The Creative Industries Federation launched in 2013 as a UK-wide membership organisation for professionals in the creative industries. It seeks to be, as its chief executive John Kampfner says, “the glue” for making cross-disciplinary connections.
For its first event in Scotland last week at the newly refurbished Glasgow Royal Concert Hall, the organisation hosted a panel of leading representatives from the country’s cultural sector: Brian McLaren (managing director, Ekos Economic and Social Development), Jill Miller (director, Cultural Services at Glasgow Life), Tom Innes (director, Glasgow School of Art), Janet Archer (chief executive at Creative Scotland), Dr Krishna Thiagarajan (chief executive, Royal Scottish National Orchestra) and Janice Kirkpatrick (designer, founding director of Graven).
Fiona Hyslop, Scottish cabinet secretary for culture, Europe and external affairs, was also there to deliver the keynote speech.
Kampfner began by asking the panel, and in turn the audience: “Why is it that the fastest-growing sector still struggles to have its voice heard?” Despite oozing with the impetus to share, network, expand and reaffirm value, everyone in the room was struck with confusion over any clear answer. Should we be increasingly thinking about Scotland’s culture on an international level? Is it about re-establishing what value is? Is it about performing miracles?
In her speech, Hyslop had a lot to say about Scotland’s role as a leading “cultural cradle” that contributes on an international stage. She stated that Scotland’s creative industries employs more than the oil and gas industry. The sector’s investment in research and development is surely a key factor in this. But the statement also sparked discussion around how such statistics are collected in order to measure performance and define value.
As described by Archer (pictured above), Creative Scotland is working on methods of gathering and processing data that reflect how “Scotland presents a different picture of its creative industry” than the rest of the UK. This picture looks beyond economic growth as a way of making the case.
According to the panel, 89% of people in Scotland think public spending on the arts is a good thing, in a culture where value is thought about on a human, just as much as economic, plane. Glasgow Life is responding to this attitude with a current mission to, as Miller says “restate what they are about” by thinking “grassroots rather than top down” in an environment where culture has always been important.
With such varied perspectives, what is CIF’s answer to establishing strong partnerships north of the border? Well, they’re thinking international, and so is Scotland, but this does not come without its problems.
One of Janice Kirkpatrick’s highly-qualified employees at Graven was born and educated outside of the EU. The company had to fight hard to keep her in the country. The tightening of immigration laws is having a knock-on effect for the creative industries, just as much as any other sector. It may be the fastest growing, and have more employees than oil and gas, but it’s also leaking specialists and well-educated graduates.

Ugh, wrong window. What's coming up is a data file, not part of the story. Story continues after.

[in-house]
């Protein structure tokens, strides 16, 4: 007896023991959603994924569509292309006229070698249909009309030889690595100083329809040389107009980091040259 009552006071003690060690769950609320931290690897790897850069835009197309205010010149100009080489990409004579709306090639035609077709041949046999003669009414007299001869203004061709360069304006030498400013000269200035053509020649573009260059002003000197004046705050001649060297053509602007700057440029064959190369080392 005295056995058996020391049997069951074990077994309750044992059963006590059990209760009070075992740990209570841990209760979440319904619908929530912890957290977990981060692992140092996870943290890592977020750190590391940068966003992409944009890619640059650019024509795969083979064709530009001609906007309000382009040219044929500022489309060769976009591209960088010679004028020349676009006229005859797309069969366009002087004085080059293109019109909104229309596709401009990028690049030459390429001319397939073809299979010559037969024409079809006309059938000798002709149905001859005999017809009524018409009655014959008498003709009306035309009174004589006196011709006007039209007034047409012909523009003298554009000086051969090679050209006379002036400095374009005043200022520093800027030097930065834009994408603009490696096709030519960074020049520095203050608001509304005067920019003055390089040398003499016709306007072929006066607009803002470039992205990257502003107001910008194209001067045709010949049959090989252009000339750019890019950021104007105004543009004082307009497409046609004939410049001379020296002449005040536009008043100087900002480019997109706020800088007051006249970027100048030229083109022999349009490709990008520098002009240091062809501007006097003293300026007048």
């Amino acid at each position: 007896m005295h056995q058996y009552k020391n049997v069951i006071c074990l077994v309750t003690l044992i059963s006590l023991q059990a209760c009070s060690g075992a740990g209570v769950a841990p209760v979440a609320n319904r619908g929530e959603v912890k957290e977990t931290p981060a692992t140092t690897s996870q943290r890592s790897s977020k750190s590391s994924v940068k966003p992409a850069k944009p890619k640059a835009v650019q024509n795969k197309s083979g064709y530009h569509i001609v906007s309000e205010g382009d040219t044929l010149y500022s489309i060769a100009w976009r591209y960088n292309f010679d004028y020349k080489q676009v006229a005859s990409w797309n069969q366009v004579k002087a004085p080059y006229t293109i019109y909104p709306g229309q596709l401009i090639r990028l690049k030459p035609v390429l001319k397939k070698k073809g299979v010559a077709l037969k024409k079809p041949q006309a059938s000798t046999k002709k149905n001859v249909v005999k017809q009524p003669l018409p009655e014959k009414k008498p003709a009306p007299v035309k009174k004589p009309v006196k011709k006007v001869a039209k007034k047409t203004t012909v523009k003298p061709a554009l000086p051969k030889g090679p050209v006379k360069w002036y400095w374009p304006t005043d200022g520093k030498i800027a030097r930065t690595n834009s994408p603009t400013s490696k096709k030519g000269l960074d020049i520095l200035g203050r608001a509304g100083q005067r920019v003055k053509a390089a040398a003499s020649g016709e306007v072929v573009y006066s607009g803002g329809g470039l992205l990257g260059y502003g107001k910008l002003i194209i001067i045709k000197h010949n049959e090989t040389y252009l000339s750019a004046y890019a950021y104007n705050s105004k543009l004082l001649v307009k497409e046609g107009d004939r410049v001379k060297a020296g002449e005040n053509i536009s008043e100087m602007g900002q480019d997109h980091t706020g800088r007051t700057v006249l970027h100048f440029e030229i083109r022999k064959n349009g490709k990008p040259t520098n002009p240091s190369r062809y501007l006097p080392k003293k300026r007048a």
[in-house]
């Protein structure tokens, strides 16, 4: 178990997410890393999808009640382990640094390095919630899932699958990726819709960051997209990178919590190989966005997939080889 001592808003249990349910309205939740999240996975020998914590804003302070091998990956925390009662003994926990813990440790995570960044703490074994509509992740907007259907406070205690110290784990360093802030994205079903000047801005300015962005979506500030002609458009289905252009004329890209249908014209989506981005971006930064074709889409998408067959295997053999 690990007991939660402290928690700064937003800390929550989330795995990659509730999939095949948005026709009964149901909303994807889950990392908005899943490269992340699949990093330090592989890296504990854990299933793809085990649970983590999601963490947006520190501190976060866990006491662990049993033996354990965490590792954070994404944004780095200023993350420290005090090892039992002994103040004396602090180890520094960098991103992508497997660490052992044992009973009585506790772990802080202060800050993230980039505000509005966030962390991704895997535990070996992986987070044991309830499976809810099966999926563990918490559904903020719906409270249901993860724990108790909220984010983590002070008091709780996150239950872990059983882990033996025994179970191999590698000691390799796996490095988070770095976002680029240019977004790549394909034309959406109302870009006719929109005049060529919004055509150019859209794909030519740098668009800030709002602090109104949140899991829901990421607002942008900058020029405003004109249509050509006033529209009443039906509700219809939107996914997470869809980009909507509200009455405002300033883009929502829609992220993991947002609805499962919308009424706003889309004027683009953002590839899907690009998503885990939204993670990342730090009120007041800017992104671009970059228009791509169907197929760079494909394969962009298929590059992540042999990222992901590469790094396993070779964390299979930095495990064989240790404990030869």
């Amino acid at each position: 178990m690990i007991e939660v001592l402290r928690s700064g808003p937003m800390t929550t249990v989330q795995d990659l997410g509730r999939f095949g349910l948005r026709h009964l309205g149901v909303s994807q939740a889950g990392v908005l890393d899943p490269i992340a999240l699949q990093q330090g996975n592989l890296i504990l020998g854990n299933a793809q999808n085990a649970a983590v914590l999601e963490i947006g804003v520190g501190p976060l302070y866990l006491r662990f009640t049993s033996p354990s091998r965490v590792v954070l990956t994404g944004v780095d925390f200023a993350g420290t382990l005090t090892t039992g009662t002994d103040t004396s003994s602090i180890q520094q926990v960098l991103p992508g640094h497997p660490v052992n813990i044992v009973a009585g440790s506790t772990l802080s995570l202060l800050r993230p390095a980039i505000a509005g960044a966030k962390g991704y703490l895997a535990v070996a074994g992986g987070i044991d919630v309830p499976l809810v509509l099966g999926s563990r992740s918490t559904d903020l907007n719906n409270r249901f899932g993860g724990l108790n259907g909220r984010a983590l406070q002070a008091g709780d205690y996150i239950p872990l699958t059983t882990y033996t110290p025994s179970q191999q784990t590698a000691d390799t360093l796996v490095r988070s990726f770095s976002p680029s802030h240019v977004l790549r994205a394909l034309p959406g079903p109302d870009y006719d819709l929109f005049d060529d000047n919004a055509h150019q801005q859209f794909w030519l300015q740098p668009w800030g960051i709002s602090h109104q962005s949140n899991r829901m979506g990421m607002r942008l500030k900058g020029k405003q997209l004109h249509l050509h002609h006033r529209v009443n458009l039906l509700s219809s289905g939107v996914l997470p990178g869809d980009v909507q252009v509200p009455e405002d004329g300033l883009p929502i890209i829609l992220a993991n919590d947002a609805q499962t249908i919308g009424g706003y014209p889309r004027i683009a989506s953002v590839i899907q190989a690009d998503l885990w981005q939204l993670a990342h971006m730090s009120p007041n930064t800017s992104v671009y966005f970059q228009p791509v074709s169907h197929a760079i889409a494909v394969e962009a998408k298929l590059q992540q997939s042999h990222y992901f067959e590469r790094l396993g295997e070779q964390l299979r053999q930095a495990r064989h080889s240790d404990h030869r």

CIF is conscious of the importance, as well as problems, of an internationalised industry. Kampfner went on to say: “It’s about encouraging and building an idea of scale. You don’t have to be in the capital city to have scale and internationalise.”
Scotland has good reason to boost its international outlook; with its distance from London, it has a chance to broaden global relationships. CIF might have a role in this but so do Scotland’s key well-established art schools.
GSA and its director Tom Innes are tuned into their international role. “We are aware of the impact of international students and want to ensure they can still contribute,” he said. But they are also conscious of how Glasgow in particular has become a place for cultural consumption, and less about cultural production. And with more students crossing waters to study here only to return home again, how is this “production” sustained?
What about the miracle?
The ‘Glasgow Miracle’ – a term coined in 1996 by curator Hans Ulrich Obrist to describe the city’s international contemporary art scene – remains a hot topic. Some pointers were given on how it came about, such as through hard work and having the right tutors teaching the right students. Miller even stated “it was all planned”, but went on to comment that “the magic happened by leaving it alone as an eco-system”.
Indeed the eco-system was not fed and watered by keeping everything local; they had an international focus then just as we do now. But this is proving to be the sharpening stone for a double-edged sword. More international students means more global relationships as graduate artists continue to work with peers, but it also means fewer resources for home-grown talent to blossom.
GSA is capped on how many Scottish students it can take in each year as its international remit expands. But the diverse contribution these students can make is quickly stemmed by visa restrictions. “It is difficult to build a thriving environment and establish international connections too,” said Innes. “We would like to diversify, retain more cultural talent from within Scotland. But it is just as important for us to expose our Scottish graduates to the rest of the world.”
How can there be another miracle in this restrictive climate? How can eco-systems be left alone without constant analysis and value judgements made on economic impact? Again, perhaps it is about scale and, as they establish partnerships across the UK, CIF should build a valuable knowledge base for how graduates, grassroots organisations, diverse micro-businesses and larger creative bodies can tip the balance in their direction.
Photos: McAteer Photography Ltd
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